Federal Reserve Chairman Ben Bernanke doesn’t seem to understand inflation. In 2011, he has denied its existence and dismissed the recent run-up in commodities prices as transitory.
Bernanke once said the understanding of the Great Depression “is the Holy Grail of macroeconomics.” This assessment is incorrect, however, because the Great Depression only deals with the issue of economic contraction and its associated problems, namely unemployment and deflation.
Studying it, therefore, should be more accurately titled the “Holy Grail of understanding economic contractions.”
In his assessment of the Great Depression, Bernanke concluded that tight monetary policy was largely to blame. Indeed, loose monetary policy probably would have helped during that period.
The flip side of the coin, however, is that if monetary policy is too loose, it causes overheating and uncontrolled inflation.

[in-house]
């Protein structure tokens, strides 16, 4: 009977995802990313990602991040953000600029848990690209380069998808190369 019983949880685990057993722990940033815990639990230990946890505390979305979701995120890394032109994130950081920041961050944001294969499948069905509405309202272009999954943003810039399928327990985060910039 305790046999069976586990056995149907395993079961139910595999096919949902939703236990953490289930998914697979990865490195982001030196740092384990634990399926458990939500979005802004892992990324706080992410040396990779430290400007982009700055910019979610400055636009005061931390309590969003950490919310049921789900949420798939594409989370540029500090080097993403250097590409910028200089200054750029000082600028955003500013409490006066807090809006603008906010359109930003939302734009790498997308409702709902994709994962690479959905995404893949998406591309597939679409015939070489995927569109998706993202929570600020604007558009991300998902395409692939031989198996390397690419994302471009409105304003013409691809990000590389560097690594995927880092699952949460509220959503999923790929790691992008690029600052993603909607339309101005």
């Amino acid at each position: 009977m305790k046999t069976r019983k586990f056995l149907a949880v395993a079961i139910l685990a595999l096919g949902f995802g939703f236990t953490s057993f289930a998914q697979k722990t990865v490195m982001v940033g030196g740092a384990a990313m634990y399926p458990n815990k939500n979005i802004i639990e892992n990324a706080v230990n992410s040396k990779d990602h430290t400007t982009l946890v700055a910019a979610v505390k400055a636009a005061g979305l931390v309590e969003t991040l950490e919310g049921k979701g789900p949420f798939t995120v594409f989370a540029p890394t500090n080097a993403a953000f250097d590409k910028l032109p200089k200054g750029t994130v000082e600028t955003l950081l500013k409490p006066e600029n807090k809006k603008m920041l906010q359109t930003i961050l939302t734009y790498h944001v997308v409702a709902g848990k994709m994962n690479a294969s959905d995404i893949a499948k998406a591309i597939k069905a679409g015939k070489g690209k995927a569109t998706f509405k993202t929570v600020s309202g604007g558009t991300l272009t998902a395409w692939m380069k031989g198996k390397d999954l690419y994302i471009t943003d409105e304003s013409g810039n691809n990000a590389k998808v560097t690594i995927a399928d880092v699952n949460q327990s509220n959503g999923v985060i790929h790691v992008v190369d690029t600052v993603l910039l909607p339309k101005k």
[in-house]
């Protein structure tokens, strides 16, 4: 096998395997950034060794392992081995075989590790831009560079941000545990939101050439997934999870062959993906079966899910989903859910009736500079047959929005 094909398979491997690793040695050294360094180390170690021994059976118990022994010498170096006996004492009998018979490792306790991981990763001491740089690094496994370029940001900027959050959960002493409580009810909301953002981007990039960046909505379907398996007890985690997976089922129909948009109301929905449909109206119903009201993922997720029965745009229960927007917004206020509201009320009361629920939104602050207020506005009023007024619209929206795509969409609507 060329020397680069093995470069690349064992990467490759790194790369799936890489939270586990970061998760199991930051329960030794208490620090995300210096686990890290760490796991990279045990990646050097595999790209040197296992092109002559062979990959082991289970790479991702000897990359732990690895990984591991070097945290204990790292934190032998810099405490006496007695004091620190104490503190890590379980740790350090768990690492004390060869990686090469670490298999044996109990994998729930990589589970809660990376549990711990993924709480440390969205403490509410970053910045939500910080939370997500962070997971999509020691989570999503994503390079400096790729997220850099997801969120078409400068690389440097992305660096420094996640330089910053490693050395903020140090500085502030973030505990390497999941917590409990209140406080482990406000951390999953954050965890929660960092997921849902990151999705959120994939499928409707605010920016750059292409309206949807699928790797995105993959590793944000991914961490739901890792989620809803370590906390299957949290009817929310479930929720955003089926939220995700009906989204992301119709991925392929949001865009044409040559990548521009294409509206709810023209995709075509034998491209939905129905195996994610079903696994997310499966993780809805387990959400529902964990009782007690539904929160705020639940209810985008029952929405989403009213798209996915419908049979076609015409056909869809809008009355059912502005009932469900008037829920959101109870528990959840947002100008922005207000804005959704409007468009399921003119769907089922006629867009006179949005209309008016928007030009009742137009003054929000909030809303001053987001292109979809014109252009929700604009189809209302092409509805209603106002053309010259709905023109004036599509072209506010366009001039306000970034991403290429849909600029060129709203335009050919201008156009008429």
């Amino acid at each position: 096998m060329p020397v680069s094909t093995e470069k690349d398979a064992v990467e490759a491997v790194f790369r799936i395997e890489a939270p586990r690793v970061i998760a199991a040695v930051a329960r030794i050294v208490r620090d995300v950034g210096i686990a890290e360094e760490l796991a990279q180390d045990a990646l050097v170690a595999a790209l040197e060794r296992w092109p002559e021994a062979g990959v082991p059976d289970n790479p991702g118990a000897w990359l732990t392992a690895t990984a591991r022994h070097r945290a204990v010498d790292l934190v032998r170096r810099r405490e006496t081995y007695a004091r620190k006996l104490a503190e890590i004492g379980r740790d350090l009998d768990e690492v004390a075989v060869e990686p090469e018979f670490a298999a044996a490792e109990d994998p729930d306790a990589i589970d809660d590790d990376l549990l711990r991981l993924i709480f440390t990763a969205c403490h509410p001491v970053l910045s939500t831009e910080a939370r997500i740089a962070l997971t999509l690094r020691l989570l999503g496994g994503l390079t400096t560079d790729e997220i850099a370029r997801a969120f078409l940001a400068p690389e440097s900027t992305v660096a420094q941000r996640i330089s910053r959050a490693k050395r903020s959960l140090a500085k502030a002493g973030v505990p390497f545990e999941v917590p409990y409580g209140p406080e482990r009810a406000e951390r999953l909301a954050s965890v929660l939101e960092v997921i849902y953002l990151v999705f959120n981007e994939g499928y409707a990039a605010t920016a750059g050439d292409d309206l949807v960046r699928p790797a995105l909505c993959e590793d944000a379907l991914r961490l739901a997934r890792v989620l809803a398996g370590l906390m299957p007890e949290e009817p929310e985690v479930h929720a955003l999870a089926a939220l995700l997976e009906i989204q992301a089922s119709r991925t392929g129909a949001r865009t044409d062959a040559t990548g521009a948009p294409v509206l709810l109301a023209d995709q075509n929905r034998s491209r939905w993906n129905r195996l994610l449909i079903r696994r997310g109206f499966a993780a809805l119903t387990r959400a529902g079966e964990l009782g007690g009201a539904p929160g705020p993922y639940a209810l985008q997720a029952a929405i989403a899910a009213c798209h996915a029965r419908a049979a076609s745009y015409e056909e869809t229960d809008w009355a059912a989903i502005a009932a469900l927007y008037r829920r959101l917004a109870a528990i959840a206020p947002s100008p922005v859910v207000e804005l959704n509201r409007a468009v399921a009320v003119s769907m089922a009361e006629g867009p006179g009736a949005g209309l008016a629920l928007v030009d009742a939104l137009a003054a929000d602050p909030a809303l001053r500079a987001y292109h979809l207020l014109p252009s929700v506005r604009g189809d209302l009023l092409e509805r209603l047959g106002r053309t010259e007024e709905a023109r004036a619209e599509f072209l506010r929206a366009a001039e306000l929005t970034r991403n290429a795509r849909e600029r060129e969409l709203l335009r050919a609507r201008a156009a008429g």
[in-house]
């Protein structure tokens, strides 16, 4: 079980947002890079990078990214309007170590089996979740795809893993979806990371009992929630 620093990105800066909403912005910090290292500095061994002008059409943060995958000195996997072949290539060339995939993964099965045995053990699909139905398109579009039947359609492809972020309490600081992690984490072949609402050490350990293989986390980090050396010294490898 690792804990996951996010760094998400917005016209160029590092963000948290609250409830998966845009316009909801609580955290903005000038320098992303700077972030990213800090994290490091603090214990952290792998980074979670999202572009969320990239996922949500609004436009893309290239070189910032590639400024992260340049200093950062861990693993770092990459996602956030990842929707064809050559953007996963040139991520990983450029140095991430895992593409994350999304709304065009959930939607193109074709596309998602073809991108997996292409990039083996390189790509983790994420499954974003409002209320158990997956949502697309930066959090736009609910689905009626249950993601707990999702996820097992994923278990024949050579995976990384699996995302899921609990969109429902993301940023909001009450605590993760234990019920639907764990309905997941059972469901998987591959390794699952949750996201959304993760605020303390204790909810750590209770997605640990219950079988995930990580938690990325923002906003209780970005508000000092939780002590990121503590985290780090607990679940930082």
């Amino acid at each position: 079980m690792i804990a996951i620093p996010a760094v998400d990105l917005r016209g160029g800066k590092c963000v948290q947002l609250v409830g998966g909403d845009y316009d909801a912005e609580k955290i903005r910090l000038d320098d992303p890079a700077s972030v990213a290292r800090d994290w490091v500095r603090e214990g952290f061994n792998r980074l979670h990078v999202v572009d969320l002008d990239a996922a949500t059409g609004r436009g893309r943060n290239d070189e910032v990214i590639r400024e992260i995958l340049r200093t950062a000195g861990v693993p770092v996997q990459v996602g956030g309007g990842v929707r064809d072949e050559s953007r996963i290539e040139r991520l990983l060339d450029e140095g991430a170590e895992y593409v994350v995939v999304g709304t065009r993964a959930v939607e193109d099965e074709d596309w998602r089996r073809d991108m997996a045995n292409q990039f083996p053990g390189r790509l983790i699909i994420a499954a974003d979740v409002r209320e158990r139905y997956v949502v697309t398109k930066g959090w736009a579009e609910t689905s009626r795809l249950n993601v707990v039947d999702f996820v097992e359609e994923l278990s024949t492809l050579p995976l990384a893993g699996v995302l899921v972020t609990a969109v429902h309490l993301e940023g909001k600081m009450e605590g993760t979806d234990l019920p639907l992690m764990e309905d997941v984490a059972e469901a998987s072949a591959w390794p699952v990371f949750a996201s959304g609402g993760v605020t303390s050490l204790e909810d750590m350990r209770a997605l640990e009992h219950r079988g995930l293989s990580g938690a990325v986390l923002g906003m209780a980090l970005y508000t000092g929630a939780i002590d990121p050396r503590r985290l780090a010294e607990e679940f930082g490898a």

This price stability side – which the Federal Reserve is mandated to guard, in addition to its other mandate of promoting maximum employment – is missing in the studying of the Great Depression.
The “Holy Grail” of uncontrolled inflation is studying the Weimar Republic’s hyperinflation in the 1920s, which Bernanke isn’t known to have done extensively. He isn’t even known as a devoted student of US stagflation in 1970s, which is another problem the Federal Reserve should be concerned about.
Moreover, none of the other members of the FOMC are devoted students of the Weimar Republic or stagflation.
Instead, their backgrounds are concentrated in economic growth, labor markets, and the financial markets.
It’s not surprising, therefore, that the FOMC is overly concerned about economic growth and unemployment at the expense of uncontrolled inflation.
US Presidents, who have appointed these FOMC members, are responsible for its biased composition.
Because of the country’s harrowing experience with the 25 percent unemployment rate during the Great Depression, they have historically obsessed over it, which explains their appointment of experts on the labor market and the Great Depression to the FOMC.
However, the lack of experts on uncontrolled inflation on the FOMC has now put the America in precarious situation – in danger of facing exactly that.
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